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Hey Coach, Why’d You Do That?

coach softball strategy decision information offensive defensive factors

Ever make a game decision only to be second guessed by parents, players your other coaches, or even yourself? If so, then join the club.

Discover how to leave the second-guessing out of it.

There’s always more information after a play then before it, but as coaches, our job is to find ALL the information we can before the play and then make the best possible decision with the information we have.

In my book, Softball Strategies, Coverages, Signals & Charts, I explore in detail all the factors that influence strategic decisions both offensive and defensive. I also wrote something that I recently re-read, and that still makes a ton of sense to me:

“When you make a strategy decision as a coach, it’s a good or bad decision if it was based upon all the factors involved and NOT if it was successful or not. It’s a good or bad decision at the moment you make it, NOT after the play is over. As a coach, you must make your decision ahead of time – only the fans (parents) and the media get the advantage of waiting until the play is over and then deciding what you should or shouldn’t have done.” – Cindy Bristow

How true is that? All the people watching a game are able to see the results of your strategy decision and then make their judgment as to what you should have done, and what they would have done. Hey, great point! But, irrelevant since as coaches, we have to make our decisions before the play happens based on the information that we can gather at the time – which is usually what the second guessers leave out.

So, what is this information we should be considering before the play? Let’s take a quick look at some factors to consider before any offensive and defensive play:

  • Offensive Factors: (to go through in about 5 seconds between pitches & still have time to make the decision and give the signal)
    1. How is this batter hitting this game?
    2. How does this batter hit this pitcher?
    3. How does this batter hit righty or lefty pitchers (which ever this pitcher is)?
    4. Is this batter hurt (physically or even mentally as far as confidence goes)?
    5. What are our chances of scoring with this part of our lineup vs. later in the game with another part of our lineup?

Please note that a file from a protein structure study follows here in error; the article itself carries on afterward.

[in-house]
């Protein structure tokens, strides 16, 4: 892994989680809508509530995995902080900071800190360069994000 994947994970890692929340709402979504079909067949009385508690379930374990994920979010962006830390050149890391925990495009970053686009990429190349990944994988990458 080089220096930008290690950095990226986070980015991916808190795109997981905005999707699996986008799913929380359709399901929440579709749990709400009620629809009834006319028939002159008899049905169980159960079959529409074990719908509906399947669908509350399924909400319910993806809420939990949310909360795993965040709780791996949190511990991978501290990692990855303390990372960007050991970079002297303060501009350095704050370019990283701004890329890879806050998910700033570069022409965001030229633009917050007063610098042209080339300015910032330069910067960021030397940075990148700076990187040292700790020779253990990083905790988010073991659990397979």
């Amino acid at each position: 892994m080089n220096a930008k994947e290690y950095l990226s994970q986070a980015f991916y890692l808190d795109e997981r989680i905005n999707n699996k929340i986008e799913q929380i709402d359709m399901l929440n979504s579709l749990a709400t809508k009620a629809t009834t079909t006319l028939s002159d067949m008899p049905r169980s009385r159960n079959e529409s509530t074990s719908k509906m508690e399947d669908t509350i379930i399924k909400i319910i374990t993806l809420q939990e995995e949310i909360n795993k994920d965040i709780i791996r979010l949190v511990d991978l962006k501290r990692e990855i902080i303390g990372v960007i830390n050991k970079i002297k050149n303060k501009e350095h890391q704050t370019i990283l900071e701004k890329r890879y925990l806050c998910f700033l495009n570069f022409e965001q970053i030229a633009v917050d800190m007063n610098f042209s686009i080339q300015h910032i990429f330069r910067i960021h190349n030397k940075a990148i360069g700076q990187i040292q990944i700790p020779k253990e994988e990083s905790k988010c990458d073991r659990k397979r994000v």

6. What are our chances of scoring now off of this pitcher vs. later off of another of their pitchers?
    7. Are our chances higher of hitting or bunting off of this pitcher?
    8. Can we move our runner 60 feet without giving up an out?
    9. If we bunt, can we get our runner to 2nd or is their defensive coverage going to throw us out at 2nd?
    10. Does their defensive coverage allow us to advance our runner without a bunt – by using a fake of some sort based on 2nd or shortstop coverage or position?
  • Defensive Factors: (these change with each pitch as the count changes)
    1. What has this batter done in previous at-bats against us and this pitcher?
    2. What are they most likely to do offensively?
    3. What defensive set do we need right now based on them, us and the pitch?
    4. Where do we want this batter to hit the ball so we can position our defense accordingly and make the play we want to make?
    5. We then need to have our pitcher throw the type of pitch and location that will result in the batter hitting where we want her to – can our pitcher do this?
    6. Can we attempt a pick off to either keep the baserunner close to prevent her from advancing, or to pick her off?
    7. Do we need a pitch out to see what the offense has planned?

These are just some of the factors that must fly through our coaching minds on every single pitch. Based on our answers to questions like these we’ll determine our action for our best chance of success. As long as you considered the right information and made your decision based on those factors then regardless of how it actually turned out – it was a good decision. Remember that there’s a difference between a good strategic decision and a successfully executed play. Sometimes you get both, but if you’re thinking right as a coach you should always have at least the good decision part!

For more help with making great offensive and defensive strategy decisions check out our book, Softball Strategy, Coverages, Signals & Charts. Also, be sure to check out our defensive strategy eClinics: Essential Bunt DefensesStop the Madness – Defending 1st & 3rd Pick-offs and StealsDefenses to Shut Down Slappers & Tie-Breakers.

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